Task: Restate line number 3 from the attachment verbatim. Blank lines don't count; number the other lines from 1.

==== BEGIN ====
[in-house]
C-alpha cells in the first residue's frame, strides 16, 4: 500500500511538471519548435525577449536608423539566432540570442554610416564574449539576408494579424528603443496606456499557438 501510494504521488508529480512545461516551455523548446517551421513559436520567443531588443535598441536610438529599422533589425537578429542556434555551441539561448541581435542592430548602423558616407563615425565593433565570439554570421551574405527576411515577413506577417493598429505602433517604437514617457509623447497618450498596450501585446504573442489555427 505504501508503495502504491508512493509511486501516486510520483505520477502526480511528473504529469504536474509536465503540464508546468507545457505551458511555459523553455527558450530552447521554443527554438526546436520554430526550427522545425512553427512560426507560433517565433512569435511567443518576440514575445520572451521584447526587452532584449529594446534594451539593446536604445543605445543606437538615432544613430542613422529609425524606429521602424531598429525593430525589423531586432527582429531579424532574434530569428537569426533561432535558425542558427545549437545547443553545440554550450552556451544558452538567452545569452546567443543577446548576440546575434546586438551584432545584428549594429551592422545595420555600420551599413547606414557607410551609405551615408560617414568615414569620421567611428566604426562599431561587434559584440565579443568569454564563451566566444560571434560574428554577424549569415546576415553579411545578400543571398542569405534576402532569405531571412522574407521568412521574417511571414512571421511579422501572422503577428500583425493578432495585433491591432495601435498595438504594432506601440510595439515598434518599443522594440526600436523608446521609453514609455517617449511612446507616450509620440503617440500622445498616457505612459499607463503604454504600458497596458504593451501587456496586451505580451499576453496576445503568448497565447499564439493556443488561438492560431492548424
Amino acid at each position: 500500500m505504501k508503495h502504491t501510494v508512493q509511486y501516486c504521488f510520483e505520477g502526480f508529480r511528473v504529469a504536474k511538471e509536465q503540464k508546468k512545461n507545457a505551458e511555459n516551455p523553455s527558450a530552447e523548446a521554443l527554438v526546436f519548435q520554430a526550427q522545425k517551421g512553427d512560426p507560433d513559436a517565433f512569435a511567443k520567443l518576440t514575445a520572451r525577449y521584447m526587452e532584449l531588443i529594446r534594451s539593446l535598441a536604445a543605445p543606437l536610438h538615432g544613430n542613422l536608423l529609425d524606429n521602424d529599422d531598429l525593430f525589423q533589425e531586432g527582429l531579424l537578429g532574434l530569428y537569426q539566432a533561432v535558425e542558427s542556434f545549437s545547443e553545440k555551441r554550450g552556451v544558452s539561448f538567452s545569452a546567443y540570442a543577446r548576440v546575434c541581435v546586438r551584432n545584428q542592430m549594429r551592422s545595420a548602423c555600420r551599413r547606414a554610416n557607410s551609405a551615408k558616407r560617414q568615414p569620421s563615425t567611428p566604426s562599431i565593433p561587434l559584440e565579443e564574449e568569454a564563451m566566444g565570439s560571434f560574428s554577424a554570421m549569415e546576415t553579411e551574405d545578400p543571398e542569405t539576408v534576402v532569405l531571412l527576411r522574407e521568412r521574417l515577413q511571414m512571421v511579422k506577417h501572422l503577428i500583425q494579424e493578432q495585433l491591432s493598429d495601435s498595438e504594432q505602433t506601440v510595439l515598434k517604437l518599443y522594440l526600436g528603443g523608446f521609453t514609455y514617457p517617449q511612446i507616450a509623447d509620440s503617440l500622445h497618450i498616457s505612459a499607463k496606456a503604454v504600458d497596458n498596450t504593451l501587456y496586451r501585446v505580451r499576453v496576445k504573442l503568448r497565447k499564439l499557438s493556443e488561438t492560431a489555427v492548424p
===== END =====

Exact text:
Amino acid at each position: 500500500m505504501k508503495h502504491t501510494v508512493q509511486y501516486c504521488f510520483e505520477g502526480f508529480r511528473v504529469a504536474k511538471e509536465q503540464k508546468k512545461n507545457a505551458e511555459n516551455p523553455s527558450a530552447e523548446a521554443l527554438v526546436f519548435q520554430a526550427q522545425k517551421g512553427d512560426p507560433d513559436a517565433f512569435a511567443k520567443l518576440t514575445a520572451r525577449y521584447m526587452e532584449l531588443i529594446r534594451s539593446l535598441a536604445a543605445p543606437l536610438h538615432g544613430n542613422l536608423l529609425d524606429n521602424d529599422d531598429l525593430f525589423q533589425e531586432g527582429l531579424l537578429g532574434l530569428y537569426q539566432a533561432v535558425e542558427s542556434f545549437s545547443e553545440k555551441r554550450g552556451v544558452s539561448f538567452s545569452a546567443y540570442a543577446r548576440v546575434c541581435v546586438r551584432n545584428q542592430m549594429r551592422s545595420a548602423c555600420r551599413r547606414a554610416n557607410s551609405a551615408k558616407r560617414q568615414p569620421s563615425t567611428p566604426s562599431i565593433p561587434l559584440e565579443e564574449e568569454a564563451m566566444g565570439s560571434f560574428s554577424a554570421m549569415e546576415t553579411e551574405d545578400p543571398e542569405t539576408v534576402v532569405l531571412l527576411r522574407e521568412r521574417l515577413q511571414m512571421v511579422k506577417h501572422l503577428i500583425q494579424e493578432q495585433l491591432s493598429d495601435s498595438e504594432q505602433t506601440v510595439l515598434k517604437l518599443y522594440l526600436g528603443g523608446f521609453t514609455y514617457p517617449q511612446i507616450a509623447d509620440s503617440l500622445h497618450i498616457s505612459a499607463k496606456a503604454v504600458d497596458n498596450t504593451l501587456y496586451r501585446v505580451r499576453v496576445k504573442l503568448r497565447k499564439l499557438s493556443e488561438t492560431a489555427v492548424p